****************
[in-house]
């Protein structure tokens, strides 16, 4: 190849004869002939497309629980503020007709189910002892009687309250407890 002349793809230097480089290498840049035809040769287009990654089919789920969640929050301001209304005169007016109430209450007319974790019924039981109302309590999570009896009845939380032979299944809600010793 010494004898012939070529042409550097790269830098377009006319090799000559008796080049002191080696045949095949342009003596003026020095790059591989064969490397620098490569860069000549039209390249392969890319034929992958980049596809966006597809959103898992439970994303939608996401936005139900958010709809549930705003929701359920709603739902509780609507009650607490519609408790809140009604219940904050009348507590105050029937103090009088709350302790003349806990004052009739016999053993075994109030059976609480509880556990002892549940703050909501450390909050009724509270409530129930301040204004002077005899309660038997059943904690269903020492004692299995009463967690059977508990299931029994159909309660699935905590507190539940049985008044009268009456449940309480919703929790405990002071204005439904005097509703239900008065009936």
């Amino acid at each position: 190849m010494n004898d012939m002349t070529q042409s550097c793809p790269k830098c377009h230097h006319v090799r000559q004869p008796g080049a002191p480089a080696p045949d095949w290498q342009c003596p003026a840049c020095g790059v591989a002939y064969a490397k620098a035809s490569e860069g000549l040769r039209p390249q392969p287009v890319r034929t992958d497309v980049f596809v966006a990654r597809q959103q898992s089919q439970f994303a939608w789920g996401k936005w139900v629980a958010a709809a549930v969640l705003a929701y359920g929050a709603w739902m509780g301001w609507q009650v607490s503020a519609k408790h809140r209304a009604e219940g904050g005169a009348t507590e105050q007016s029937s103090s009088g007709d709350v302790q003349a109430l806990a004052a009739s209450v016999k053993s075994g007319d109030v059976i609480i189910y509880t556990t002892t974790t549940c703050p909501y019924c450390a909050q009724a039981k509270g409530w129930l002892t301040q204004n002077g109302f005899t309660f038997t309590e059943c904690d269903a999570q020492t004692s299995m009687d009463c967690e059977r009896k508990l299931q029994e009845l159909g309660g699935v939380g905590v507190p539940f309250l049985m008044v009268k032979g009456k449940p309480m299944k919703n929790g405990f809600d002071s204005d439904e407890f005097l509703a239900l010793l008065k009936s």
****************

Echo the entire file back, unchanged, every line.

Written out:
[in-house]
């Protein structure tokens, strides 16, 4: 190849004869002939497309629980503020007709189910002892009687309250407890 002349793809230097480089290498840049035809040769287009990654089919789920969640929050301001209304005169007016109430209450007319974790019924039981109302309590999570009896009845939380032979299944809600010793 010494004898012939070529042409550097790269830098377009006319090799000559008796080049002191080696045949095949342009003596003026020095790059591989064969490397620098490569860069000549039209390249392969890319034929992958980049596809966006597809959103898992439970994303939608996401936005139900958010709809549930705003929701359920709603739902509780609507009650607490519609408790809140009604219940904050009348507590105050029937103090009088709350302790003349806990004052009739016999053993075994109030059976609480509880556990002892549940703050909501450390909050009724509270409530129930301040204004002077005899309660038997059943904690269903020492004692299995009463967690059977508990299931029994159909309660699935905590507190539940049985008044009268009456449940309480919703929790405990002071204005439904005097509703239900008065009936």
């Amino acid at each position: 190849m010494n004898d012939m002349t070529q042409s550097c793809p790269k830098c377009h230097h006319v090799r000559q004869p008796g080049a002191p480089a080696p045949d095949w290498q342009c003596p003026a840049c020095g790059v591989a002939y064969a490397k620098a035809s490569e860069g000549l040769r039209p390249q392969p287009v890319r034929t992958d497309v980049f596809v966006a990654r597809q959103q898992s089919q439970f994303a939608w789920g996401k936005w139900v629980a958010a709809a549930v969640l705003a929701y359920g929050a709603w739902m509780g301001w609507q009650v607490s503020a519609k408790h809140r209304a009604e219940g904050g005169a009348t507590e105050q007016s029937s103090s009088g007709d709350v302790q003349a109430l806990a004052a009739s209450v016999k053993s075994g007319d109030v059976i609480i189910y509880t556990t002892t974790t549940c703050p909501y019924c450390a909050q009724a039981k509270g409530w129930l002892t301040q204004n002077g109302f005899t309660f038997t309590e059943c904690d269903a999570q020492t004692s299995m009687d009463c967690e059977r009896k508990l299931q029994e009845l159909g309660g699935v939380g905590v507190p539940f309250l049985m008044v009268k032979g009456k449940p309480m299944k919703n929790g405990f809600d002071s204005d439904e407890f005097l509703a239900l010793l008065k009936s």